What I wanted to achieve with Barbara was to make a historical film but without evoking history merely through the setting where you have the hammer and sickle symbol in every frame. Instead, I tried to create an open space. There is a nice anecdote about François Truffaut and Jean Renoir having a conversation about Renoir’s The Golden Coach [1952]. Truffaut was of the opinion that you could only do history in the studio, you couldn’t show any sky, because the sky is always the sky of today. Renoir disagreed. In his view, you had to use both the studio and the sky, as in the historical and the present. If you pretend that the film was only about the past with no relation to our present time, then the film itself would be a lie. And I thought I actually agree with Renoir, which is why in Barbara, you see lots of sky, lots of wind, and lots of colour. But there was another aspect that was important to me in that regard: I watched Chinatown [1974] again because it’s a historical film and I kept wondering why the Los Angeles of the 1930s that is recreated in the film never feels like a German historical film, for example. I realised that it is because of the different aggregate states at play such as heat, drought, and male and female sweat, and I think all this is linked together. Or, take Fassbinder’s The Merchant of Four Seasons [1971], he also managed to create a sense of the historical atmosphere with very little means, but still to great effect. It’s almost like a childhood memory, like with Proust, you smell something and history begins to unfold. The only other option would have been to go with Bresson, cool and distanced. Those were the two options I considered and, ultimately, I decided to go with The Merchant of Four Seasons.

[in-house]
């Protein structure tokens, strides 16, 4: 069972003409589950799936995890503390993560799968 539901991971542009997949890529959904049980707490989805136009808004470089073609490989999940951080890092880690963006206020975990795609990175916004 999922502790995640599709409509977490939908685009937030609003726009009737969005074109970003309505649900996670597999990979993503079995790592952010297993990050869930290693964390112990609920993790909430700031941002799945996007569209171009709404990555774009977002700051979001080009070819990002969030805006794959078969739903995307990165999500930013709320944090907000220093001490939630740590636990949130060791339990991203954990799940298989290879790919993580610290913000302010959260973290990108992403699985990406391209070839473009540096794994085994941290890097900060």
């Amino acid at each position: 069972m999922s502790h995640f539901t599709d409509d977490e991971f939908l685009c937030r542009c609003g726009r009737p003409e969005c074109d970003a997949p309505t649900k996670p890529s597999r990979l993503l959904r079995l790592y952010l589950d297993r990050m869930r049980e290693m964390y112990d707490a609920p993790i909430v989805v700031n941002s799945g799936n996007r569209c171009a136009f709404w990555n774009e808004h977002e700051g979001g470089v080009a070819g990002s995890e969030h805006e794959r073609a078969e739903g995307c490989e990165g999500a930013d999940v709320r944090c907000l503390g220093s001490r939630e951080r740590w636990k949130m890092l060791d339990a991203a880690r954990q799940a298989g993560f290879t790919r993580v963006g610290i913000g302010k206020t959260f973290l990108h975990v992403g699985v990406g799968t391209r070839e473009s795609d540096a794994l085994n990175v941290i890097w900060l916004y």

Looking at your previous films, they seem to be strongly informed by the fundamental cracks in German society.

I find it very difficult to think about why this is, but it seems obvious that I am interested in people who don’t feel comfortable in their skin. I believe a lot of it has to do with the fact that my parents fled the GDR and when we first got to West Germany I spent quite some time in transitional housing and never got the feeling that I arrived anywhere properly. I always felt more like an outsider myself, whereas my parents desperately tried to adapt to their new surroundings but, at the same time, it made them become even more estranged. All these are themes that worry me in a way but I think that, one day, I’ll just pay for a psychoanalyst to get to the bottom of it all (laughs). That said, my next film also follows a similar line – I just can’t help it.